Like every other country, Nigeria has abiding national interests, which must be protected at all times by all the candidates even in the heat of electoral campaigns.
For example, the country’s unity in diversity must not be undermined by campaigns that seek to exploit either of our two major national “fault lines” — ethnicity and religion.
Any injudicious introduction of these two factors into the contestation for votes in any part of the country would be bound to stoke up the flames of violence.
As Commonwealth Secretary-General, I sent, during my term in office, official Commonwealth Groups of Observers to the national elections of more than 10 member countries, some of which witnessed varying degrees of violence.
From that experience, and from observing events in our country, I make bold to recommend to all the candidates and political parties involved in Nigeria’s 2015 national elections the adoption of a concordat incorporating the following six provisions:
(1) That political campaigns should be free of violence and be based on manifestos or policies and programmes being promised to the electorate.
(2) That all candidates should commit themselves to actively discourage their supporters and representatives from engaging in violence at the crucial points in the voting and counting of votes processes.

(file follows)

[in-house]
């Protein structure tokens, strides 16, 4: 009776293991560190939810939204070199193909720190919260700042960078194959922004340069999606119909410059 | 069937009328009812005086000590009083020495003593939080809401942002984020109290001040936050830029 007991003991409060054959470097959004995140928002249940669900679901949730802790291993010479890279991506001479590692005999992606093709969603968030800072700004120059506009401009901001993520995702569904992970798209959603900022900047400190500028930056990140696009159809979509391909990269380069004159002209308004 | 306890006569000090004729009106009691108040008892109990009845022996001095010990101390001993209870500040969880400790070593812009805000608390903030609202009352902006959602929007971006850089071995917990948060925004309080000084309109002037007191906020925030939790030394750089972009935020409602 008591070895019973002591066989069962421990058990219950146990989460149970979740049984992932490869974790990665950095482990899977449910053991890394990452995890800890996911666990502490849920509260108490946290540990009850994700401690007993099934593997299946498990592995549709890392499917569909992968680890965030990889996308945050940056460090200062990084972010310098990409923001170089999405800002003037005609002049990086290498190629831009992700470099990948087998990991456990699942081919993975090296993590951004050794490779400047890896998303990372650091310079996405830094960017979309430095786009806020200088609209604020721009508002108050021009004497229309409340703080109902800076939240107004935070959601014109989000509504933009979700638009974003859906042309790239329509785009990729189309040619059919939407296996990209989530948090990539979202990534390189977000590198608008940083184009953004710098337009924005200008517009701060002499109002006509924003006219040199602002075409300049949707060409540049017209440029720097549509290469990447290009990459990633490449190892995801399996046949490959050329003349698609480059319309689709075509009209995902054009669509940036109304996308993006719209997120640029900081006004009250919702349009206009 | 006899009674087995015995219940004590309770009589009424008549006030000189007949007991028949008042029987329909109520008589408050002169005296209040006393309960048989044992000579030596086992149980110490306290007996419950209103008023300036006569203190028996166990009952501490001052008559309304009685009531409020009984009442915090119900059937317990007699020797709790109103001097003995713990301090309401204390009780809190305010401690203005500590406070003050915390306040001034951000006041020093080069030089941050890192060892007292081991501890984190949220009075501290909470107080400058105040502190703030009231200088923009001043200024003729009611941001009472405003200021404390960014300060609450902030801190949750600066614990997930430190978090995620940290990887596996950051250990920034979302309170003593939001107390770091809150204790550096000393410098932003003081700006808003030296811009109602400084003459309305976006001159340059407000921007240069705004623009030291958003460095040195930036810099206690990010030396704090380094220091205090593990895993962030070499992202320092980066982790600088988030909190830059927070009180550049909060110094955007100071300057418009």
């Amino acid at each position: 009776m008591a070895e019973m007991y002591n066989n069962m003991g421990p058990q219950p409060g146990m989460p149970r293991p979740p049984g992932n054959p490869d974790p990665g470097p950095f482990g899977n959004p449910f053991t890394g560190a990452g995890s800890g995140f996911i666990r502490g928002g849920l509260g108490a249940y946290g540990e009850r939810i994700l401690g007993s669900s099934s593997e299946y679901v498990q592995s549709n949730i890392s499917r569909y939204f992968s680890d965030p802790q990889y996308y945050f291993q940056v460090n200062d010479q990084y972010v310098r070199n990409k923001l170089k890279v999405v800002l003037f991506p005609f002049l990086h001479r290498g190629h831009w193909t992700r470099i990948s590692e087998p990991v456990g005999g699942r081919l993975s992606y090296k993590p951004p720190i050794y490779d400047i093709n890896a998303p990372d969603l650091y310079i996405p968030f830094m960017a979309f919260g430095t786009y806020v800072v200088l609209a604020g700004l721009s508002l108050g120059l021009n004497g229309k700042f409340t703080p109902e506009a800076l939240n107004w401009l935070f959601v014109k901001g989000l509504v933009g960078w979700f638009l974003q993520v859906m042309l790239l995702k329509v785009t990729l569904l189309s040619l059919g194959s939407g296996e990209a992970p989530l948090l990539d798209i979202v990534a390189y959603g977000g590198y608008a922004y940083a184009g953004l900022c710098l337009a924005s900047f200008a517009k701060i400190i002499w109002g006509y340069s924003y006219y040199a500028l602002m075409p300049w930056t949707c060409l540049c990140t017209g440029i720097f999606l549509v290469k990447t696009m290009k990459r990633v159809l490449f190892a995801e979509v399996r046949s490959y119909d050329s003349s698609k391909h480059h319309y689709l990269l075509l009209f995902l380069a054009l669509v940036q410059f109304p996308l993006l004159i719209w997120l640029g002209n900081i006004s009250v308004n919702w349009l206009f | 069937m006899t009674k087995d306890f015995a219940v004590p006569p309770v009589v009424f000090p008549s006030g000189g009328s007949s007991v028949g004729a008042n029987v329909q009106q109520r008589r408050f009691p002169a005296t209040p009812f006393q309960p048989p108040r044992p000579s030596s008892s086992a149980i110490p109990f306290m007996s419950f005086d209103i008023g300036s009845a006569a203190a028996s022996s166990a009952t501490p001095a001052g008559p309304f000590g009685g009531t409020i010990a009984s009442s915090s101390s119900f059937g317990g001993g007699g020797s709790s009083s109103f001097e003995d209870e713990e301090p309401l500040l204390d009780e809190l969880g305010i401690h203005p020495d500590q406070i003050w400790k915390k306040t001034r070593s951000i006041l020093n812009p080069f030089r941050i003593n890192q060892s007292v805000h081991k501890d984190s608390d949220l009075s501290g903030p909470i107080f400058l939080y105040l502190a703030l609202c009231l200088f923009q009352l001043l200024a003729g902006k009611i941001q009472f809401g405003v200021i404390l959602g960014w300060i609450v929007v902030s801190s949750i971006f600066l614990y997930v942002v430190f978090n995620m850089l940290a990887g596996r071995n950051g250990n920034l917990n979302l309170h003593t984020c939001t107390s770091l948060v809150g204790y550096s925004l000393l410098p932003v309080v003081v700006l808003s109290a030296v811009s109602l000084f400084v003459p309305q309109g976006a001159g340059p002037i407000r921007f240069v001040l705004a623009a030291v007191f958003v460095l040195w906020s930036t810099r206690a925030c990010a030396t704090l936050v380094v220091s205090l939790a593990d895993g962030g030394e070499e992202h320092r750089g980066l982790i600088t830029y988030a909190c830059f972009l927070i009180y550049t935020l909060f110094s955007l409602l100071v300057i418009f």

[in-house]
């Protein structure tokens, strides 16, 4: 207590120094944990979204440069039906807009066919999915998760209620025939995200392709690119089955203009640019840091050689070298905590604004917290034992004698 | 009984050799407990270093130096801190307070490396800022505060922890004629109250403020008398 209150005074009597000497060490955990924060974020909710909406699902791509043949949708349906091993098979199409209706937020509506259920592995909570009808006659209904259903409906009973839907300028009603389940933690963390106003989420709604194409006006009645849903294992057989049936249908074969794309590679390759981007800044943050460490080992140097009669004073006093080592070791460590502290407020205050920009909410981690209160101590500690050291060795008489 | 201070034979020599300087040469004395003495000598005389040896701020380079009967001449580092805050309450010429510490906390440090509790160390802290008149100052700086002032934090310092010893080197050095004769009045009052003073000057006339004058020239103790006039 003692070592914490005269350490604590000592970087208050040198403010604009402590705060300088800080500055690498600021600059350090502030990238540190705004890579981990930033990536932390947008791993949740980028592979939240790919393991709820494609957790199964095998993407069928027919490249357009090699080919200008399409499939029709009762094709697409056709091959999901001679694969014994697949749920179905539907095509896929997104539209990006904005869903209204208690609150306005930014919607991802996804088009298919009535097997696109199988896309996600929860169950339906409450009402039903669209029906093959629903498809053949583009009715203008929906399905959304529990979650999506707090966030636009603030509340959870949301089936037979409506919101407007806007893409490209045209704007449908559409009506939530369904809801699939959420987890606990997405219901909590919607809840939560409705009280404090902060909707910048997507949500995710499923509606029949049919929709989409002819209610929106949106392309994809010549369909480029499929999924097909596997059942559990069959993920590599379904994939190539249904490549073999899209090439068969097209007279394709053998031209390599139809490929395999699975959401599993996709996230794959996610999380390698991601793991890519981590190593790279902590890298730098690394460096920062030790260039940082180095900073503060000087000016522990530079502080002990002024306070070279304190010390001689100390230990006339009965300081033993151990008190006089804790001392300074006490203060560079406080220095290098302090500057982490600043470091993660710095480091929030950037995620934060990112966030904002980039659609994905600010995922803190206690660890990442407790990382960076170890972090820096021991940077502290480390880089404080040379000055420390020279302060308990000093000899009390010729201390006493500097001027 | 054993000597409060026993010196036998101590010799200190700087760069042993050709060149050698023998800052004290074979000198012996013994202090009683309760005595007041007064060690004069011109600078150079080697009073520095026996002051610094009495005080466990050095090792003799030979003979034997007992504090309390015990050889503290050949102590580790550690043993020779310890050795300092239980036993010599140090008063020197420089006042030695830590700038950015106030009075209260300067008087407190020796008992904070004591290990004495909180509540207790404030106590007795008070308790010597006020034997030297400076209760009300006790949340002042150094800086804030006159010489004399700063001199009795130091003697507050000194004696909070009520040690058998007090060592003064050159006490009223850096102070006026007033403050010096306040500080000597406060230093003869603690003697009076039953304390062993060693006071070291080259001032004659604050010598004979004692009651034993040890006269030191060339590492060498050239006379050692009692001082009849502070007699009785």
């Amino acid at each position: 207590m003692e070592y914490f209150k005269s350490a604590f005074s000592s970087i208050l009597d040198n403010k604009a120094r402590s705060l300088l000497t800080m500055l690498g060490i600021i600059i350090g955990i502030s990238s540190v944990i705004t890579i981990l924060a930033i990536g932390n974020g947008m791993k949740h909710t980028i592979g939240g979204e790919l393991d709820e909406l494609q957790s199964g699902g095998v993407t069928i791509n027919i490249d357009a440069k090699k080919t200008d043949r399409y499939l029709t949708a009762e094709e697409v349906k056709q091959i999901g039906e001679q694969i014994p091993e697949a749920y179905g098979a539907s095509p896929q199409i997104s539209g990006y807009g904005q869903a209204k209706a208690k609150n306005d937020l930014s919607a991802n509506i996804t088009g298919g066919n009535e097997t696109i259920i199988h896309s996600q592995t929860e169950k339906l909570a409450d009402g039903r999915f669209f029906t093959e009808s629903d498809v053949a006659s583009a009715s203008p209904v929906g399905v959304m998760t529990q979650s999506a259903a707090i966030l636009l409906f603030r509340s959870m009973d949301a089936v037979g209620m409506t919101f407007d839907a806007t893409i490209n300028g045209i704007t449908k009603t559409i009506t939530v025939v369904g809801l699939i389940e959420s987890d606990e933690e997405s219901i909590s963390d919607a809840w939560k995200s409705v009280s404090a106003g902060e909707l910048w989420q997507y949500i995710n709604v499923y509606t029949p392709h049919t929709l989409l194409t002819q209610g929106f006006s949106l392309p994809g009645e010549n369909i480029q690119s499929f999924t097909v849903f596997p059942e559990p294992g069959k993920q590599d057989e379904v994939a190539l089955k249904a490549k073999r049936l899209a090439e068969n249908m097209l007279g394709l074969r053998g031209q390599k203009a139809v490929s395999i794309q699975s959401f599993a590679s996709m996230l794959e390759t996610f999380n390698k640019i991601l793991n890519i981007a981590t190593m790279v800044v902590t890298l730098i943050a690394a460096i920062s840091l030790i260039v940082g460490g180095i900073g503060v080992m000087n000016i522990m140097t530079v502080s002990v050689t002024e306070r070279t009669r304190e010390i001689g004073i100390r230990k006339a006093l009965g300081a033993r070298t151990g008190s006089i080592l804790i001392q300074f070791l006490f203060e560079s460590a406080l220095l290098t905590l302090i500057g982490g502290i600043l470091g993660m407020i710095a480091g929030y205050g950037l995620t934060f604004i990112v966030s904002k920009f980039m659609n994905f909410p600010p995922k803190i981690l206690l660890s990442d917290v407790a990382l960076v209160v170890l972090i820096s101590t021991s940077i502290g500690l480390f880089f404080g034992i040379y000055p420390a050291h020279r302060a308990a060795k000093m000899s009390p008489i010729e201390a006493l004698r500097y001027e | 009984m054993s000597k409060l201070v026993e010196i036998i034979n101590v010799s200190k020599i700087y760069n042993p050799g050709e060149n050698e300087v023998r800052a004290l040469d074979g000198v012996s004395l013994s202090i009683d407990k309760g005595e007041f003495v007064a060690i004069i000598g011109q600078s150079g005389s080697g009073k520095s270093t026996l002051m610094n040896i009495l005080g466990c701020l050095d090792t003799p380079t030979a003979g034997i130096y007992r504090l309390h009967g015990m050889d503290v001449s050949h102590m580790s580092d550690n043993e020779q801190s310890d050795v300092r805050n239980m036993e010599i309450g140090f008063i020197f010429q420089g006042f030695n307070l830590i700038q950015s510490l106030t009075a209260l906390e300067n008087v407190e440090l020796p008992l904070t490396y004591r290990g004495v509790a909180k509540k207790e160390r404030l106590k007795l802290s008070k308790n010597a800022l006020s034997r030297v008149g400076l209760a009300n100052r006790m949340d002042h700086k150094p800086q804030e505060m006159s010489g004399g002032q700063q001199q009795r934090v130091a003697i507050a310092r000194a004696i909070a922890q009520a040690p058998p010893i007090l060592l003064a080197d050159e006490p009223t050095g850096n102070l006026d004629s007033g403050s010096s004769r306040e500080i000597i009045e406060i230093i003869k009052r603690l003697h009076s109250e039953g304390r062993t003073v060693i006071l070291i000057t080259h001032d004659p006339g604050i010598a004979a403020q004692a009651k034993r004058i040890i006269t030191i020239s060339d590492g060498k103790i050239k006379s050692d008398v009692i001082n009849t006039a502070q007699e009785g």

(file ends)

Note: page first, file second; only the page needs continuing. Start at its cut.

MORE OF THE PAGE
(3) That all candidates should not only be speaking against such election malpractices as ballot box stuffing and snatching, but also be seen to be actively discouraging their supporters from indulging in the malpractices.
(4) That all candidates should, as much as possible, eschew derogatory personal rhetoric against their opponents, as well as pronouncements that are capable of inciting or destabilising the polity.
(5) That all candidates should cooperate with, and support the law and order maintenance agencies, whose actions must be and be seen to be impartial.
(6) And finally, that all candidates should actively admonish and be seen to admonish their supporters not to engage in any form of violence following the announcement of official results.
In conclusion, the forthcoming 2015 national elections will be a watershed with potentially far-reaching consequences in the evolution of our country.
I hope, therefore, that this workshop will lead to an agreed code of conduct incorporating the suggestions that I have just listed.
Finally, genuine love for country requires all the candidates, indeed, all our citizens, to rally round in support of peace both during and after the elections.
It behoves on the one hand, INEC and all the agencies concerned with the maintenance of law and order, to ensure a level-playing field for all the candidates; and on the other hand, all the contestants and their political parties and supporters, to commit themselves against violence both in their campaigns and in their reactions to the announced results of the elections.
• Chief Anyaoku CFR, CON, GCVO, made these remarks as Chairman at the 2015 Elections Sensitisation Workshop on January 14, 2015, in Abuja.